Testing T: A Workout

“Yes. Very nutritious. I definitely ate well. What did you think?” He leaned over and kissed my shoulder and then sat up, shaking his mussed brown flop of hair into an alluring disarray.

Oy. We had come to this. It was the middle of the day and I was laying naked and sweaty with the “Chief Fitness Evangelist” in a storeroom of Addison’s on-site gym. I had skipped right past furtive make outs with a colleague in the elevator and went straight to yoga-inspired closet fornication with one. Addison annexed the retail space next door— it was a bookstore, I think, pushed out by it’s unfortunate location in a sea of iPad and Kindle-toting digital natives— and it turned it into a gym. Though it didn’t boast the endless variety of equipment and plethora of classes that some of the surrounding fitness behemoths touted, it did offer something that those of us in the ad game seem to hold paramount— exclusivity. A mere flick of your agency ID granted you access 24 hours a day— setting no limits on the times when you could you spend working on your fitness, work schedules and needs for sleep be damned. It was busier during the work day than at any other time in the beginning—employees were commonly excusing themselves to take a turn on the elliptical or take a particularly popular yet incomprehensibly timed 9 am spin class.

With the new fitness studio, came new staff. New, sleekly muscled, exclusively juice fed staff. While Addison had always implicitly rewarded and encouraged us to “look hot”, it had never been thrown in our faces like this before. Though the fitness staff generally stayed close to the gym, they seemed to create ample reasons to swan around the rest of the agency in their sports bras and cut-away tank tops. I was contemplating quitting or just forgoing solid food when I first met him.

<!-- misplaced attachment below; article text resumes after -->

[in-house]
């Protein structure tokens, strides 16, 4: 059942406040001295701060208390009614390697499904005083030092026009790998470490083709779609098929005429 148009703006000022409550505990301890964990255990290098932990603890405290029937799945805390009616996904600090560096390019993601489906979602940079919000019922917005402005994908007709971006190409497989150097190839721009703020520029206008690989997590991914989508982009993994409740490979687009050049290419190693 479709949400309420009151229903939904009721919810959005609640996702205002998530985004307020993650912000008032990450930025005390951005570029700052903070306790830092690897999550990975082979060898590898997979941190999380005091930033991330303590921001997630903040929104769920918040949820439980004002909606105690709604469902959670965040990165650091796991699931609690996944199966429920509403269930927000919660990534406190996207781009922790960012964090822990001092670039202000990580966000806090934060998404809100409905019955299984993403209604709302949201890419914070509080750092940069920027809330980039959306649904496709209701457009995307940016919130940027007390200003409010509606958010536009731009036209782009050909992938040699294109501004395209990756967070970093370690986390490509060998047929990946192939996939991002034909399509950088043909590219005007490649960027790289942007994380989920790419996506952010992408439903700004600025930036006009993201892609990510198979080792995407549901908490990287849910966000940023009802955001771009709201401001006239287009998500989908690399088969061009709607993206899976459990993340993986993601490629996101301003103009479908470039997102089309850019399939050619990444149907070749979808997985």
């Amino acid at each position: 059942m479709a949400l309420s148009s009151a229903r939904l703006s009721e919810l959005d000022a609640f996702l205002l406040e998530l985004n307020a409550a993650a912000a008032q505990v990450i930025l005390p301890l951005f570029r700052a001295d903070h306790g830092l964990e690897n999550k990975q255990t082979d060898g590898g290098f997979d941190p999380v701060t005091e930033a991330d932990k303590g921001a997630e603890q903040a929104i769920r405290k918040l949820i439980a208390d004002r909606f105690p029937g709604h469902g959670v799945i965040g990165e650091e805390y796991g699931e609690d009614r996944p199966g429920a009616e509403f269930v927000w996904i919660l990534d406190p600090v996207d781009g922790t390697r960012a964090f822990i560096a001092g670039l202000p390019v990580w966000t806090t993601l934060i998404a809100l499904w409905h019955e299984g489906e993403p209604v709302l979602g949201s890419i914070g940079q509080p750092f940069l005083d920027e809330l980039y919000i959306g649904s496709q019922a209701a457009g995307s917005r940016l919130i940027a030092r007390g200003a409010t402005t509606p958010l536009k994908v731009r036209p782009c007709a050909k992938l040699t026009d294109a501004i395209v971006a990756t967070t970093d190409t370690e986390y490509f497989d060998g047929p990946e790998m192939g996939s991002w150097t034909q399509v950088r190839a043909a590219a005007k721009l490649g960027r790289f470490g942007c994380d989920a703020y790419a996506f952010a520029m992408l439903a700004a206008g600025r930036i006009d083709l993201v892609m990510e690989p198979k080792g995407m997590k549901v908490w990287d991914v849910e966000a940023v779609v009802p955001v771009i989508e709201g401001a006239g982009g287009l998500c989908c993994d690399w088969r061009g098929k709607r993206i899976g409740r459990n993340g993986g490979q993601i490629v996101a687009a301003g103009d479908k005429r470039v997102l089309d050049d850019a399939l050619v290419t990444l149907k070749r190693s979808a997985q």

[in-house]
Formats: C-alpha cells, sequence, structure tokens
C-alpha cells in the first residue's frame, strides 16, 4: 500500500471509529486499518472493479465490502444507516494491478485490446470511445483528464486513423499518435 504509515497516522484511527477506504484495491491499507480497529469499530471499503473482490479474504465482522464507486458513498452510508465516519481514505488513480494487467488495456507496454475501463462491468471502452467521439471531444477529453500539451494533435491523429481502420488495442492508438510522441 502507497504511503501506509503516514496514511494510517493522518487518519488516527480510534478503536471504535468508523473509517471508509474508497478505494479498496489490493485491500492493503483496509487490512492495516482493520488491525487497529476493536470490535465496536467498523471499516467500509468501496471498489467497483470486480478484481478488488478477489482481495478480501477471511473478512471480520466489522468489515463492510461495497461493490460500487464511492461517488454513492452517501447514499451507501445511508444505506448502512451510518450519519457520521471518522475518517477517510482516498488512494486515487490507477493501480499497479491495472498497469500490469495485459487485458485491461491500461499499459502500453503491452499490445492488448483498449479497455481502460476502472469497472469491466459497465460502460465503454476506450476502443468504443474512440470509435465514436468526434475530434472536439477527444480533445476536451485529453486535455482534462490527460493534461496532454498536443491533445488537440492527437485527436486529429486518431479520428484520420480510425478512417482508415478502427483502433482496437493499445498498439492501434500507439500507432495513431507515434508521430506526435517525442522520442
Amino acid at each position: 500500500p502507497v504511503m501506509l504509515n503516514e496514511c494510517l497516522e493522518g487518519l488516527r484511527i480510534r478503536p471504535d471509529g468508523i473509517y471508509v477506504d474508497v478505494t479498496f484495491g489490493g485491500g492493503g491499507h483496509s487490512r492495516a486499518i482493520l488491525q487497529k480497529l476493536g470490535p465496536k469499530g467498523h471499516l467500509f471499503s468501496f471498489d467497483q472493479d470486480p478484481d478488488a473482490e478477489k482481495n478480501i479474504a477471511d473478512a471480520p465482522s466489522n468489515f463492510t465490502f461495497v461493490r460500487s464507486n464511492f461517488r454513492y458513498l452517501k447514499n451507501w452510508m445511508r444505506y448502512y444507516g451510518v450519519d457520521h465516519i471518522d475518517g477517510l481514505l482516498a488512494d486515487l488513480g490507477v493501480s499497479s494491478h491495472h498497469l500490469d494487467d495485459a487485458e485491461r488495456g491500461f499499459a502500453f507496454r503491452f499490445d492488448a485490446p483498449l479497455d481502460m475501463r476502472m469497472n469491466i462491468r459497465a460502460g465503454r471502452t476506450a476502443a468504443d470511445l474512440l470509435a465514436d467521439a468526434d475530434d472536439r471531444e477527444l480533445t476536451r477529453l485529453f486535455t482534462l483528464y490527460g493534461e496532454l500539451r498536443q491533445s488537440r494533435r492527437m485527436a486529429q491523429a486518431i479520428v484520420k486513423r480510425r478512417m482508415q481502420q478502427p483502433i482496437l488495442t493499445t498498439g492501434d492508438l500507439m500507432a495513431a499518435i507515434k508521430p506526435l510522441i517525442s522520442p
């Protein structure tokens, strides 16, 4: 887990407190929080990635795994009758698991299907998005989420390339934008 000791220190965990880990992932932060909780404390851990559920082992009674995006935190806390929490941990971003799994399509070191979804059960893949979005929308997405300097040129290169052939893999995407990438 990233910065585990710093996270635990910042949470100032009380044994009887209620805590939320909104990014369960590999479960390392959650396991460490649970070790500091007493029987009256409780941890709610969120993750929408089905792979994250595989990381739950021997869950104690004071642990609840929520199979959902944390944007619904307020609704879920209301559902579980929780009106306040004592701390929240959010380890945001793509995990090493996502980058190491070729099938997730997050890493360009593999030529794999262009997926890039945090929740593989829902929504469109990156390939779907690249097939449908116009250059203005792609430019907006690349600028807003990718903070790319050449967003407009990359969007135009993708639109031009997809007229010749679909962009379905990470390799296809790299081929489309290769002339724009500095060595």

They hired, let’s call him T, when the agency was on the cusp of a full-scale rebellion, about to lose its collective shit over the pressure the gym hard bodies had placed on our now fragile, hyper-exercised and under fed psyches. T was given the title of Chief Fitness Evangelist and set about bridging the gap between The Bodies and the agency proper. I’ll admit that he was pretty damn good at his job- he was the kind of guy who put you at ease immediately. He was impossibly mellow yet peppy at the same time. He managed to find the perfect balance of bro-ishness and gentility that endeared himself to nearly everyone in the agency in one fell swoop. He turned us all pro-gym again within the first month of his employ– putting a mandatory, be-sleeved uniform on The Bodies and managed to get the powers that be to hire a dietician. Oh, and he started teaching a yoga class.

It was the yoga that did me in. The promise of a de-stress and a stretch in the middle of my work day seemed particularly appealing, especially since the analysts spent the vast majority of their days hunched over a keyboard. I started splitting my lunches– a little yoga then a little free salad at the still shiny new cafe. “I’m glad to see you in class every day.” My head snapped up toward the source of the sound and I found myself staring into the warm brown eyes of T.  He was holding a grotesquely bile colored smoothie, packed to the gills with nutrition, I’m sure, and a sac of tiny cheese wheels. “Can I sit here?” he said, gesturing towards the empty chair at the round two-top. I nodded slowly but affirmatively, my mouth still wrestling with what must have been the universe’s most chewy salad.

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